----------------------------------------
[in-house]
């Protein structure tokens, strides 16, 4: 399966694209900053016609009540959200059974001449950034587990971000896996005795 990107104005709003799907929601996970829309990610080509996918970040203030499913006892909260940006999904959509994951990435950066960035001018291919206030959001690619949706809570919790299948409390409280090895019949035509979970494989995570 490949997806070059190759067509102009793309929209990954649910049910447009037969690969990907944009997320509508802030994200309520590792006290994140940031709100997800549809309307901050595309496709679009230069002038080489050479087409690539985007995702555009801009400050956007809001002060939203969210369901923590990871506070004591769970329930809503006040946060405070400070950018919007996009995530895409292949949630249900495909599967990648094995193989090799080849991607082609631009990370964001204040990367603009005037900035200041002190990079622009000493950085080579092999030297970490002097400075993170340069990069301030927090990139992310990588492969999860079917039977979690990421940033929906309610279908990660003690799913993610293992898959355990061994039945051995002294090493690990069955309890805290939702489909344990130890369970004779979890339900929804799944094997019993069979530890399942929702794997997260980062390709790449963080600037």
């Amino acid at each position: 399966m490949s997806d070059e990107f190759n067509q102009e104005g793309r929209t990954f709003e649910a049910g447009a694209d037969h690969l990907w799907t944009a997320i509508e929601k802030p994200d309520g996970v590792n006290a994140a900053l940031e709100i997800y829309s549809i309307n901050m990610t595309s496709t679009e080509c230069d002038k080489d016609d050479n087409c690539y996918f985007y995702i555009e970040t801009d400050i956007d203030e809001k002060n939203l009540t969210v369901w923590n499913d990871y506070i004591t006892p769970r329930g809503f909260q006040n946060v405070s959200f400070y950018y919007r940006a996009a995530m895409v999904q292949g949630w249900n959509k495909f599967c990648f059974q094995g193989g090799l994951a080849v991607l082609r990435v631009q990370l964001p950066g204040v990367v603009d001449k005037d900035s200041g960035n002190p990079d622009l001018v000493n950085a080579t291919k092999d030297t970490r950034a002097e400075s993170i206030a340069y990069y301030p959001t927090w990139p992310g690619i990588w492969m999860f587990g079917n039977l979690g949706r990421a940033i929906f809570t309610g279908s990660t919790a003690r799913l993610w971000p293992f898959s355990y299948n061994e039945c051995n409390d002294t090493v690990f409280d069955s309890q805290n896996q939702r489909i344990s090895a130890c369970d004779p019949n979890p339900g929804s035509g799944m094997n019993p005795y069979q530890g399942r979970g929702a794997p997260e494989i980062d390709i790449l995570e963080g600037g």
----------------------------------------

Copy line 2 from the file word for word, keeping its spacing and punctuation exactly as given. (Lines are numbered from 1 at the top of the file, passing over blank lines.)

């Protein structure tokens, strides 16, 4: 399966694209900053016609009540959200059974001449950034587990971000896996005795 990107104005709003799907929601996970829309990610080509996918970040203030499913006892909260940006999904959509994951990435950066960035001018291919206030959001690619949706809570919790299948409390409280090895019949035509979970494989995570 490949997806070059190759067509102009793309929209990954649910049910447009037969690969990907944009997320509508802030994200309520590792006290994140940031709100997800549809309307901050595309496709679009230069002038080489050479087409690539985007995702555009801009400050956007809001002060939203969210369901923590990871506070004591769970329930809503006040946060405070400070950018919007996009995530895409292949949630249900495909599967990648094995193989090799080849991607082609631009990370964001204040990367603009005037900035200041002190990079622009000493950085080579092999030297970490002097400075993170340069990069301030927090990139992310990588492969999860079917039977979690990421940033929906309610279908990660003690799913993610293992898959355990061994039945051995002294090493690990069955309890805290939702489909344990130890369970004779979890339900929804799944094997019993069979530890399942929702794997997260980062390709790449963080600037």